Located in the modern day country of Tanzania is the Ngorongoro Conservation Area and wildlife reserve. Stretching across the vast savanna, this unique safari and wildlife preserve and recreation area has delighted locals and visitors since its creation in the mid-1900s. Established in 1959 and currently a UNESCO World Heritage Site, the Ngorongoro Conservation area and the more than 8,000 square kilometers that it covers has been a multi-use land area for both wildlife and the indigenous people who have called this beautiful land home for centuries.
The Maasai people have called the Ngorongoro region home for thousands of years. Traditionally a cattle ranching tribe, the Maasai work to live in harmony with the valley by holding to the traditions and practices of their ancestors. Visitors to the region are greeted at one of several cultural bomas where indigenous people share their story and their culture, which is a unique Tanzanian experience. The first is located on the road to Serengeti and the other is located near Irkeepusi Village. They will sometimes even pose for the occasional photograph.
What to see
Visitors to the Ngorongoro Conservation Area will discover plentiful wildlife on a safari trip. Lions, wildebeest, zebras, and gazelles are just a few of the animals that call this lush valley home. Black rhinos wander freely through the pastures as they look for food. Considered a major breeding ground for many species of animals, the Ngorongoro Conservation Area provides visitors with a means to experience these beautiful creatures up close and in their natural habitat.
The Ngorongoro Crater, the world’s sixth largest caldera unbroken caldera, provides a healthy ecosystem perfect for the plant and animal life found here. The crater plunges more than 600 feet deep and the base of the original volcano covers 260 square miles. Researchers believe that had the volcano not erupted, it might have rivalled Mt. Kilimanjaro.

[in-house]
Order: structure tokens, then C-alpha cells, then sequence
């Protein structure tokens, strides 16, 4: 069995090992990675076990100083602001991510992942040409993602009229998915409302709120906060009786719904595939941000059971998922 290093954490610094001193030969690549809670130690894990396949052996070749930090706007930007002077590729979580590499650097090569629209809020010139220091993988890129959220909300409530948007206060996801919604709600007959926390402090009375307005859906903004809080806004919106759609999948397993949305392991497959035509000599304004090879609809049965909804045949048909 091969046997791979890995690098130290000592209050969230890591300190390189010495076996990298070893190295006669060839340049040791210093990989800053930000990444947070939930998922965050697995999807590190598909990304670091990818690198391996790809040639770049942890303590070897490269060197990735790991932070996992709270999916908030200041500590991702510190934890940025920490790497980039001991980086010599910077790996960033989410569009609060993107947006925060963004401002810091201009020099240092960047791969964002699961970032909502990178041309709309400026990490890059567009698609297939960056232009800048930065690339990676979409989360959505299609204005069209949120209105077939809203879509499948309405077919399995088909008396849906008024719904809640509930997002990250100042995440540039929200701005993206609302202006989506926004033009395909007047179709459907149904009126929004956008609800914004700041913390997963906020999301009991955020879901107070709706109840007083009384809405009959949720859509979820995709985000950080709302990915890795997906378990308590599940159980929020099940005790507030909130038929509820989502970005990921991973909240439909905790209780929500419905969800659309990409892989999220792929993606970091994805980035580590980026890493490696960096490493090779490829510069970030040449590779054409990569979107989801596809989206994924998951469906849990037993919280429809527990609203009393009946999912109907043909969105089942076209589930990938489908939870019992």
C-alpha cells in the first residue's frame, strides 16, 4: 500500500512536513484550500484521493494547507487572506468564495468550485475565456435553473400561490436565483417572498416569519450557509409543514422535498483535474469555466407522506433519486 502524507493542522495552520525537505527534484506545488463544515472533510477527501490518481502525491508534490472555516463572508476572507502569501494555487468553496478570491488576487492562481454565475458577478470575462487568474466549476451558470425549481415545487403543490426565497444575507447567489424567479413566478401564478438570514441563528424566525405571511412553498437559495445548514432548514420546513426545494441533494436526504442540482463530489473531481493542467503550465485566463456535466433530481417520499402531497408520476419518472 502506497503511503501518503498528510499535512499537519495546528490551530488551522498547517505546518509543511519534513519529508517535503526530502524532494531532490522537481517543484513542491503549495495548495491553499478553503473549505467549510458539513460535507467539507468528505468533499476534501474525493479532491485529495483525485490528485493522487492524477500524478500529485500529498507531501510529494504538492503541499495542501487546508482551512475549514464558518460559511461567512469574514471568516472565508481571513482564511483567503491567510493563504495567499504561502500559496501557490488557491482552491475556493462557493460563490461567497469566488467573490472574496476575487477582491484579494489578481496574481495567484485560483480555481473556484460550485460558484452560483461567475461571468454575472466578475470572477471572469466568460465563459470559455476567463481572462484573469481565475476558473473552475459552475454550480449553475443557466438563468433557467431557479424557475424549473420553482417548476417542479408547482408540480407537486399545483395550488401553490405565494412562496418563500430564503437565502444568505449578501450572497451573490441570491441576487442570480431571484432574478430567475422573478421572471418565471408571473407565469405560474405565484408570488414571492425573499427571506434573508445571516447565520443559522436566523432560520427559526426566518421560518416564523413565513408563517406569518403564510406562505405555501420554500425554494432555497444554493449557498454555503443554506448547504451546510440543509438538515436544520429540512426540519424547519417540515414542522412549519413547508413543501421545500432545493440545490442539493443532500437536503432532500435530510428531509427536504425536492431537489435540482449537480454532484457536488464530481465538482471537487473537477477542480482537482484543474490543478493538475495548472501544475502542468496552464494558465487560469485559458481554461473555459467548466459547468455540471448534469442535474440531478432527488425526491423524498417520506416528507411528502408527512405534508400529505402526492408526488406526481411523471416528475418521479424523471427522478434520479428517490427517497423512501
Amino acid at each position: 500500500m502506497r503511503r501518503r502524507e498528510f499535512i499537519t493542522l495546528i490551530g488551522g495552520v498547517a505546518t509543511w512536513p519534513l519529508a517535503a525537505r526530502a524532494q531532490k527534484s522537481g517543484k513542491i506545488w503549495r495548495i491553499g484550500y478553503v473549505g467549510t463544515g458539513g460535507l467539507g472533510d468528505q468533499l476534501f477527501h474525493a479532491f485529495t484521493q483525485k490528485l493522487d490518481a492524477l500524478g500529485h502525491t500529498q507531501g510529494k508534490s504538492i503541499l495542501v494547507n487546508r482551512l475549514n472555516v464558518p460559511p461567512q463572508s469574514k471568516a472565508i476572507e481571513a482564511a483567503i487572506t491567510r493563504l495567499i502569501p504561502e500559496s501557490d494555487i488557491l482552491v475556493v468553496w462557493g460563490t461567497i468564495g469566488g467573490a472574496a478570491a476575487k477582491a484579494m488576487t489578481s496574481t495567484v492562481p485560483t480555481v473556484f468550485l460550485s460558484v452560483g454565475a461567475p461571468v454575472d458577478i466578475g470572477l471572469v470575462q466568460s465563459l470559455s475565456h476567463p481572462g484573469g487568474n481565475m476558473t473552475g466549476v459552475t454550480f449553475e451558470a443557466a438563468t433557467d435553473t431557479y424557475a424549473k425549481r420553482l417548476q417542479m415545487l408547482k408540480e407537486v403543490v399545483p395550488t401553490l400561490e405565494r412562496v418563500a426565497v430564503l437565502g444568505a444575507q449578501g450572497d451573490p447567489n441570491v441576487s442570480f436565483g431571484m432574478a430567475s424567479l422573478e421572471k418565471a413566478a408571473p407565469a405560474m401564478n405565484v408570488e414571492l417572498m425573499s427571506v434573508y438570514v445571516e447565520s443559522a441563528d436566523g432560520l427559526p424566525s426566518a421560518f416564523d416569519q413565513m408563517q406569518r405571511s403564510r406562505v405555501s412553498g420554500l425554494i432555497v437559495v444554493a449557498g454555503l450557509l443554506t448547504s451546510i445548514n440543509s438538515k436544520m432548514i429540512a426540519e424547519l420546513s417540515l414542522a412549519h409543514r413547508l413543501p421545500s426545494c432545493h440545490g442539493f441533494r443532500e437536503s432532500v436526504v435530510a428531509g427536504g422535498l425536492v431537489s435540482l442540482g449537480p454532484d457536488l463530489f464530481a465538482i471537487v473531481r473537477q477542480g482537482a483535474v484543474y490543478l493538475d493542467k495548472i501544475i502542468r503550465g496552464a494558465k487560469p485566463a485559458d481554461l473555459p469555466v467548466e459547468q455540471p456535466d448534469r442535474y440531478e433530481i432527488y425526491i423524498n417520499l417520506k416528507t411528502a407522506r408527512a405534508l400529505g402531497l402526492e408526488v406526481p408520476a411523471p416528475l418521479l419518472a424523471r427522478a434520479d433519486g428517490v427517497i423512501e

The Olduvai Gorge
One of the most popular sites in the Ngorongoro Conservation area is the Olduvai Gorge (sometimes also spelt as Oldupai Gorge). The Olduvai Gorge is located just west of the Ngorongoro Crater and it houses one of the oldest, most impressive archaeological sites in the world. Excavations of the gorge have revealed the remains of the Laetoli hominids; the people who once roamed the region. Buried more than 100 meters of sediment and rock, archaeologists are piecing together the lives and livelihoods of this forgotten tribe making the Olduvai Gorge, the Ngorongoro Conservation area, and nearby Laetoli one of the most important archaeological sites for the study of the origin of humanity.
Each of the key sights within the Ngorongoro Conservation area are equipped with visitor centers, museums, and knowledgeable staff ready and able to help all learn and enjoy this impressive destination. From its natural beauty and majesty to its rich and glorious history, the Ngorongoro Conservation Area and neighboring Serengeti will provide a great adventure for visitors of all ages.
Follow our essential Tanzania travel tips and insiders guide to all the major national parks to help your safari adventure run smoothly.